6. 6. Integration testing Integration testing deals with finding defects in the way individual parts work together We use composition at almost any level in software engineering – May argue (as does Binder [2000]) that integration testing occurs at all levels. Testing of Large Systems 6
  7. 7. Why integration testing? Why test component interactions??? If we provide – ‘sufficient’ unit testing and – ‘sufficient’ system testing is it not OK then??? Testing of Large Systems 7
  8. 8. Why integration testing? Binder relates an argument (on axiomatizing test case adequacy): Antidecomposition axiom: – There exists a program P and component Q [of P] such that T is adequate for P, T’ is the set of vectors of values that variables can assume on entrance to Q for some t of T, and T’ is not adequate for Q – System scope coverage does not necessarily achieve component coverage – Why? Examples? Anticomposition axiom: – There exist programs P and Q, and test set T, such that T is adequate for P, and the set of vectors of values that variables can assume on entrance to Q for inputs in T is adequate for Q, but T is not adequate for P;Q – Adequate testing at component level is not equivalent to adequate testing of a system of components – Why? Examples? Testing of Large Systems 8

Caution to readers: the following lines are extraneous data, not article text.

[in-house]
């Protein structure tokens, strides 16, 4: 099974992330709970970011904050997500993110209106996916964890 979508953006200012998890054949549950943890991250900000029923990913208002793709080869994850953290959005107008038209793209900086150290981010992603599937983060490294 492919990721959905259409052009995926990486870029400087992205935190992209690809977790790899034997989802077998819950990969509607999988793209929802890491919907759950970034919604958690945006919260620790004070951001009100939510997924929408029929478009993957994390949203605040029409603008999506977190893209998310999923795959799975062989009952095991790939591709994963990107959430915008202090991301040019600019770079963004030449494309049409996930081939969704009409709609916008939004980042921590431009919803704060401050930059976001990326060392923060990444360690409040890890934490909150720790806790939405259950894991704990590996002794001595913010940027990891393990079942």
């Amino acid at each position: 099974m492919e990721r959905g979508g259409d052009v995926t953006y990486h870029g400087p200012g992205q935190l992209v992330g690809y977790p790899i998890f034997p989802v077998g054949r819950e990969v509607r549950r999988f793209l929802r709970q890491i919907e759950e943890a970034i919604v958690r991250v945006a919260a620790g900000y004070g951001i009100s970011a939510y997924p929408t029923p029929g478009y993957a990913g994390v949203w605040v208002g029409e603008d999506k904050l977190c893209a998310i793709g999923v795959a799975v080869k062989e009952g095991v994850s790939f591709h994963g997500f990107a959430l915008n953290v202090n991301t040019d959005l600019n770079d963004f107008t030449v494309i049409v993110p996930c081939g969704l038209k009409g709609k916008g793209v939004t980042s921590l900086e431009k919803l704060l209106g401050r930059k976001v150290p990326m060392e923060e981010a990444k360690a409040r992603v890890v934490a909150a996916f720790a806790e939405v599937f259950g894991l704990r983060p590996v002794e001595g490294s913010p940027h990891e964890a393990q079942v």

9. 9. Premise for integration testing At any given level: System consisting of components Testing interactions between components require that these are stable – Stable = sufficient dependability to allow integration testing – Threshold reflects practical considerations In case of unstable component – then what? Testing of Large Systems 9
  10. 10. Component stability/volatility An important aspect is of course to preserve our investment in testing Spending staff hours to test a class that is later fundamentally changed is a waste of time – In opposition to our wish for early integration testing – Postpone integration of volatile components! Testing of Large Systems 10